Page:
Speech act theory describes units of language as acts which function to change the behavior or beliefs of the partner. Therefore, with every utterance an individual seeks a communicative goal that is the underlying motive for the utterance’s production; this is the utterance’s function. Studies of deaf and hearing human children classify utterances into categories of communicative function. This study classified signing chimpanzees’ utterances into the categories used in human studies. The chimpanzees utilized all seven categories of communicative functions and (...)
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  14. Greg L. Lowhorn (2013). Mauro Giuffrè (Ed.), Studies in Semiotic Textology in Honour of János S. Petöfi. Pragmatics and Cognition 21 (1):249-253.
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  15. Prakash Mondal (2013). How the Intentionality of Emotion Can Be Traced to the Intensionality of Emotion: Intensionality in Emotive Predicates. Pragmatics and Cognition 21 (1):35-54.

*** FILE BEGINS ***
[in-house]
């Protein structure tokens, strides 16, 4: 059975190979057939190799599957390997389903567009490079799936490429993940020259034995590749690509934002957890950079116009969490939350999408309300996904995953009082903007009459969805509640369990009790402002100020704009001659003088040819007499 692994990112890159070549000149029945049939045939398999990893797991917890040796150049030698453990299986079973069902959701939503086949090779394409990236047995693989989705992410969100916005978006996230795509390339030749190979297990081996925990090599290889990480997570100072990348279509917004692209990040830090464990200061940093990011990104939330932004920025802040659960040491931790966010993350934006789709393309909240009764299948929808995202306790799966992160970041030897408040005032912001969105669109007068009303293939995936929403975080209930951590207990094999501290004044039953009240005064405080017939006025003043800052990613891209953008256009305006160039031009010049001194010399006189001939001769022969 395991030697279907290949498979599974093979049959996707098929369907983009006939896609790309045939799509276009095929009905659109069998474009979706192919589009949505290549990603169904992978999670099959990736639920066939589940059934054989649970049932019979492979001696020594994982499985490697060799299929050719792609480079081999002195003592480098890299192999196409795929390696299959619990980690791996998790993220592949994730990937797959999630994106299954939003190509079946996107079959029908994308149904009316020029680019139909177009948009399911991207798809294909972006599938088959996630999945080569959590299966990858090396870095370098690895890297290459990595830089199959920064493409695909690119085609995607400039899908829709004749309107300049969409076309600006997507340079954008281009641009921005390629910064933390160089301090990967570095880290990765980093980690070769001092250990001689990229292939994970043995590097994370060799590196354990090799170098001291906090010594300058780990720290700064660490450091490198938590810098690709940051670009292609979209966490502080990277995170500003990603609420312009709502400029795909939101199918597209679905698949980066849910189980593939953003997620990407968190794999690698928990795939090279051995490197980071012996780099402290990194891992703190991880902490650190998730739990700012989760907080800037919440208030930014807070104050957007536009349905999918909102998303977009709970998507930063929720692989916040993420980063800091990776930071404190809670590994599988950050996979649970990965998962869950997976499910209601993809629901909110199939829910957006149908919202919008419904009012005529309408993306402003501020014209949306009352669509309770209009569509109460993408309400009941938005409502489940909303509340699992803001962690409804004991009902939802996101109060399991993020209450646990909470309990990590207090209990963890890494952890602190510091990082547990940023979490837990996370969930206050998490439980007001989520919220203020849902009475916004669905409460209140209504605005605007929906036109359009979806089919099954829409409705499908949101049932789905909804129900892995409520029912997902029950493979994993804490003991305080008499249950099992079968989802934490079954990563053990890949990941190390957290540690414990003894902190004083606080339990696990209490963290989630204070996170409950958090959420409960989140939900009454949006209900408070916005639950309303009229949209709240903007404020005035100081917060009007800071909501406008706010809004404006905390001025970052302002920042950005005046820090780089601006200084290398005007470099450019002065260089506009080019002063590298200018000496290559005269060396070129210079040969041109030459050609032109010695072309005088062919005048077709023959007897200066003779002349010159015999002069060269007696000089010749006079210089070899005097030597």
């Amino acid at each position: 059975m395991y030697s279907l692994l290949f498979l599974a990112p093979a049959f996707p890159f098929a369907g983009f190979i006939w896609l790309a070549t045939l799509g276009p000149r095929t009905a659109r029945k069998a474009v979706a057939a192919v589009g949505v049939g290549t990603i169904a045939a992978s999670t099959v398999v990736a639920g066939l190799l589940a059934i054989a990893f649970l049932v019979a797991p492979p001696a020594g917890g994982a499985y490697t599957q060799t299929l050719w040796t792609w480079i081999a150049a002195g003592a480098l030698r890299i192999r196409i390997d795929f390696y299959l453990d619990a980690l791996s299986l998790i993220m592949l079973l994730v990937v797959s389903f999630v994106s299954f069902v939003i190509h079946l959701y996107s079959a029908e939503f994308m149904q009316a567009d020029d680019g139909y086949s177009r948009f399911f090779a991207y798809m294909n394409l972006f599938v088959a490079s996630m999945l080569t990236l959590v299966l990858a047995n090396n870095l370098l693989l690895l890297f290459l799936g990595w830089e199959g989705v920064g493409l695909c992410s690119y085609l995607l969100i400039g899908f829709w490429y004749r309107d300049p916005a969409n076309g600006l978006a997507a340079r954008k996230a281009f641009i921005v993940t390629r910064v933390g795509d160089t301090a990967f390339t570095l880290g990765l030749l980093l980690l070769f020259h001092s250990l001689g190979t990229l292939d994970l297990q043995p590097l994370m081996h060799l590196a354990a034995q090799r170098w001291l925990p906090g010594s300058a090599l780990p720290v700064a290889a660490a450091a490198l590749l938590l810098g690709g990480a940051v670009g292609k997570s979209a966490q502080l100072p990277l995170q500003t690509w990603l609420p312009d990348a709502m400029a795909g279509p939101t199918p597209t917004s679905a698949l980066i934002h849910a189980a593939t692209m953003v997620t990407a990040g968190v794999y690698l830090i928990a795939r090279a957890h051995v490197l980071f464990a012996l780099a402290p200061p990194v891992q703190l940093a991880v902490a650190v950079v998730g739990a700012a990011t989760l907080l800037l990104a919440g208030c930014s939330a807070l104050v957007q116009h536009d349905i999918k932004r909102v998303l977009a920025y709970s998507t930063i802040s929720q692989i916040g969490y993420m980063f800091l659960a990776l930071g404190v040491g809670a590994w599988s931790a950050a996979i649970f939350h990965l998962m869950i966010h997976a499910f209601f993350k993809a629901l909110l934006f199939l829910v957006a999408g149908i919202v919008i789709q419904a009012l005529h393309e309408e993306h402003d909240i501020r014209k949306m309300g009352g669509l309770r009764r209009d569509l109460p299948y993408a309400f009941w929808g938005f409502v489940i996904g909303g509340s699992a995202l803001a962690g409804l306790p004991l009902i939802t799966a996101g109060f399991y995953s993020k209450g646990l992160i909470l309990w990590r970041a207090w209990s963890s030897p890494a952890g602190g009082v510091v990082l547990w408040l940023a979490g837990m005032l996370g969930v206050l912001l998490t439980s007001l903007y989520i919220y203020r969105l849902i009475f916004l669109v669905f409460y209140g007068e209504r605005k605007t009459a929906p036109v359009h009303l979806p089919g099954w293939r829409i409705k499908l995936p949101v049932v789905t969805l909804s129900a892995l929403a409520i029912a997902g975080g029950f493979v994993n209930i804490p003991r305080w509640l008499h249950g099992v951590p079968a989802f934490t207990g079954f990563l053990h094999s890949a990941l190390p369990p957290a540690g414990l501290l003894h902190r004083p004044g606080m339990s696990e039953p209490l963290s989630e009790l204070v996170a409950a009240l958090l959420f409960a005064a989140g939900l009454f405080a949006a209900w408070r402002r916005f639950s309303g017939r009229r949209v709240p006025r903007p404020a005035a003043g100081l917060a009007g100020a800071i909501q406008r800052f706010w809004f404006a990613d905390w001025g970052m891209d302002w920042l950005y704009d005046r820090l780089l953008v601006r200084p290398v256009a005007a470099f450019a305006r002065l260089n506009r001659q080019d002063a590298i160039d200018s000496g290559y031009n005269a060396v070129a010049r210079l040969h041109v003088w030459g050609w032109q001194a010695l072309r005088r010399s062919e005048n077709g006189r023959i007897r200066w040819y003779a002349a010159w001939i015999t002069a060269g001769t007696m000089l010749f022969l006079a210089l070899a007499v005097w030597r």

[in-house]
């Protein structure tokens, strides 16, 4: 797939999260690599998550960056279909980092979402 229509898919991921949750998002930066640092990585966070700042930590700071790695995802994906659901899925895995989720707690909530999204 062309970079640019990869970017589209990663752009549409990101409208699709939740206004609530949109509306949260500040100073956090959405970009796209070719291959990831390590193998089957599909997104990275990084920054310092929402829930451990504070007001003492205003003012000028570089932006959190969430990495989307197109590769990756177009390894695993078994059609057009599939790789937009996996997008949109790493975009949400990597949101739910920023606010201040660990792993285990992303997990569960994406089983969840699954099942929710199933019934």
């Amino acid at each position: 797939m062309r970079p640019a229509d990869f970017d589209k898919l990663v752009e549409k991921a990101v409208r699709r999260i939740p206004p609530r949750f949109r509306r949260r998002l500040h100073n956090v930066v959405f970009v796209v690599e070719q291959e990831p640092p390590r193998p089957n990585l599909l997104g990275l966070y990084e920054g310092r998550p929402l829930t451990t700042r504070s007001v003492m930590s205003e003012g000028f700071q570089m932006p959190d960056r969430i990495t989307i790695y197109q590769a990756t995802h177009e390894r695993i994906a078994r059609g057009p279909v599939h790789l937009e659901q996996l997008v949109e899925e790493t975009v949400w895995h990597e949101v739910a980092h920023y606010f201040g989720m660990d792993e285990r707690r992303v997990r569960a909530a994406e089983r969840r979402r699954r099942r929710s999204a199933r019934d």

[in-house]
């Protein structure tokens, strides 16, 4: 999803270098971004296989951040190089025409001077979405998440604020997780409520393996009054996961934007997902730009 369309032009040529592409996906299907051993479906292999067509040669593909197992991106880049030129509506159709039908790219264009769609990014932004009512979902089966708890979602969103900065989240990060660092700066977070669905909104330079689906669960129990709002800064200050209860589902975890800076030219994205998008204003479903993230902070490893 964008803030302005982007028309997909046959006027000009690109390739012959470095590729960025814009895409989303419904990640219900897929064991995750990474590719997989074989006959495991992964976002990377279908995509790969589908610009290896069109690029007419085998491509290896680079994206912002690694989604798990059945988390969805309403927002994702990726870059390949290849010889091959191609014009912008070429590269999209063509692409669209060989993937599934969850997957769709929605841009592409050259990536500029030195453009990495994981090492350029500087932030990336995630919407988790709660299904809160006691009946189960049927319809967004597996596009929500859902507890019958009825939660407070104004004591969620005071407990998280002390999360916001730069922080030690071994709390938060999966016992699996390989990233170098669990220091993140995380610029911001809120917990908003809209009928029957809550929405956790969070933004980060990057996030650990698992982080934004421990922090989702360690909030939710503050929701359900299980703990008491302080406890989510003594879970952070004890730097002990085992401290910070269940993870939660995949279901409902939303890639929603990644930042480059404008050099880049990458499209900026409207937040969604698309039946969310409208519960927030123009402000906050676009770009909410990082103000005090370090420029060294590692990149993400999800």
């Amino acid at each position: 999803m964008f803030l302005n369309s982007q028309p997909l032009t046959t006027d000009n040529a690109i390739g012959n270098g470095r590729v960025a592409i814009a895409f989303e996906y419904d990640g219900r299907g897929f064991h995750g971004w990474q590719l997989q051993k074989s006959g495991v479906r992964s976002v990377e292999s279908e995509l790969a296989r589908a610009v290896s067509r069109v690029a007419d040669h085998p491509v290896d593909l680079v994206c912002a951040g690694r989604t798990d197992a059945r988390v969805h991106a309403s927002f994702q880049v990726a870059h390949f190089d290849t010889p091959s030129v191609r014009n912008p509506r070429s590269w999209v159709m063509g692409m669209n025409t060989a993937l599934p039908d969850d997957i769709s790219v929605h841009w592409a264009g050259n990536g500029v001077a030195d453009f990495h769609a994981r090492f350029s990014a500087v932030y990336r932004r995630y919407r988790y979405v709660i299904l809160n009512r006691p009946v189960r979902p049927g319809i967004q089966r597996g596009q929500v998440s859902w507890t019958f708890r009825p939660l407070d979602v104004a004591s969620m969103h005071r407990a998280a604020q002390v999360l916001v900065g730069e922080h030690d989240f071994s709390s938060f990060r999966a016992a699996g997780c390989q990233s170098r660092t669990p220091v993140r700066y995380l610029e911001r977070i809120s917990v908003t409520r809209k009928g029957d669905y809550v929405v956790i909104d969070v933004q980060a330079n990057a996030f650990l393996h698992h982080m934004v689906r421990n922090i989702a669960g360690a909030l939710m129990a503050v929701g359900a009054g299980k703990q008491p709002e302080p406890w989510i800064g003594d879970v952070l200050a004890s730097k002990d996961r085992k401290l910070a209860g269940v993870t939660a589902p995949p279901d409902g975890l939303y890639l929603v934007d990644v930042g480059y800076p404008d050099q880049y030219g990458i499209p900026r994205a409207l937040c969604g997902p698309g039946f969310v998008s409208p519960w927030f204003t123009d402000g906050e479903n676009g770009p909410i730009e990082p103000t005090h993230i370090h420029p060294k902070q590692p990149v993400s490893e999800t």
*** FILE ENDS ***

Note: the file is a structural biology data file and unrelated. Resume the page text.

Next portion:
In this paper a connection between intentionality, intensionality, language and emotion will be drawn up through a demonstration of an intimate relationship between the intentionality of emotion and intensionality in language. What will be shown is that the intentionality of emotion can ultimately be traced to the intensionality of emotional contexts. For this purpose, emotive predicates will be categorized in terms of their intensional behavior and regularities. They will then be brought forward for an explication of why and how far (...)
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  16. Tomoko I. Sakita (2013). Discourse Markers as Stance Markers: Well in Stance Alignment in Conversational Interaction. Pragmatics and Cognition 21 (1):81-116.